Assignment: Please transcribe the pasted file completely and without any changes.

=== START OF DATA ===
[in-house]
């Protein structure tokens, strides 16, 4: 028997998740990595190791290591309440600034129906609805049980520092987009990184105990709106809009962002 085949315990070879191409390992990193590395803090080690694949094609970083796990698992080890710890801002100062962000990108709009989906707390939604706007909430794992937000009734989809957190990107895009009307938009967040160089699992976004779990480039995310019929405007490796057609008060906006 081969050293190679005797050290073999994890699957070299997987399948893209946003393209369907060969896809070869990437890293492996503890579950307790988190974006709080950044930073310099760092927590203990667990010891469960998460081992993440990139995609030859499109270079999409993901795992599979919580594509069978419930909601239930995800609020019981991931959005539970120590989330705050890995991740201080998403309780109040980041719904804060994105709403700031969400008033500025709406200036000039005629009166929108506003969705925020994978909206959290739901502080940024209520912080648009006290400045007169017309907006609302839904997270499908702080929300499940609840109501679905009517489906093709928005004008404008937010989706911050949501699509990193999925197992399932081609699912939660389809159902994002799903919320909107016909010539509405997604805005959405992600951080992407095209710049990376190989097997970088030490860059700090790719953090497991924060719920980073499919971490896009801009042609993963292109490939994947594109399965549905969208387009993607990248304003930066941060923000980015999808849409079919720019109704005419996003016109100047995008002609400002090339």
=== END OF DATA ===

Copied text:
[in-house]
């Protein structure tokens, strides 16, 4: 028997998740990595190791290591309440600034129906609805049980520092987009990184105990709106809009962002 085949315990070879191409390992990193590395803090080690694949094609970083796990698992080890710890801002100062962000990108709009989906707390939604706007909430794992937000009734989809957190990107895009009307938009967040160089699992976004779990480039995310019929405007490796057609008060906006 081969050293190679005797050290073999994890699957070299997987399948893209946003393209369907060969896809070869990437890293492996503890579950307790988190974006709080950044930073310099760092927590203990667990010891469960998460081992993440990139995609030859499109270079999409993901795992599979919580594509069978419930909601239930995800609020019981991931959005539970120590989330705050890995991740201080998403309780109040980041719904804060994105709403700031969400008033500025709406200036000039005629009166929108506003969705925020994978909206959290739901502080940024209520912080648009006290400045007169017309907006609302839904997270499908702080929300499940609840109501679905009517489906093709928005004008404008937010989706911050949501699509990193999925197992399932081609699912939660389809159902994002799903919320909107016909010539509405997604805005959405992600951080992407095209710049990376190989097997970088030490860059700090790719953090497991924060719920980073499919971490896009801009042609993963292109490939994947594109399965549905969208387009993607990248304003930066941060923000980015999808849409079919720019109704005419996003016109100047995008002609400002090339």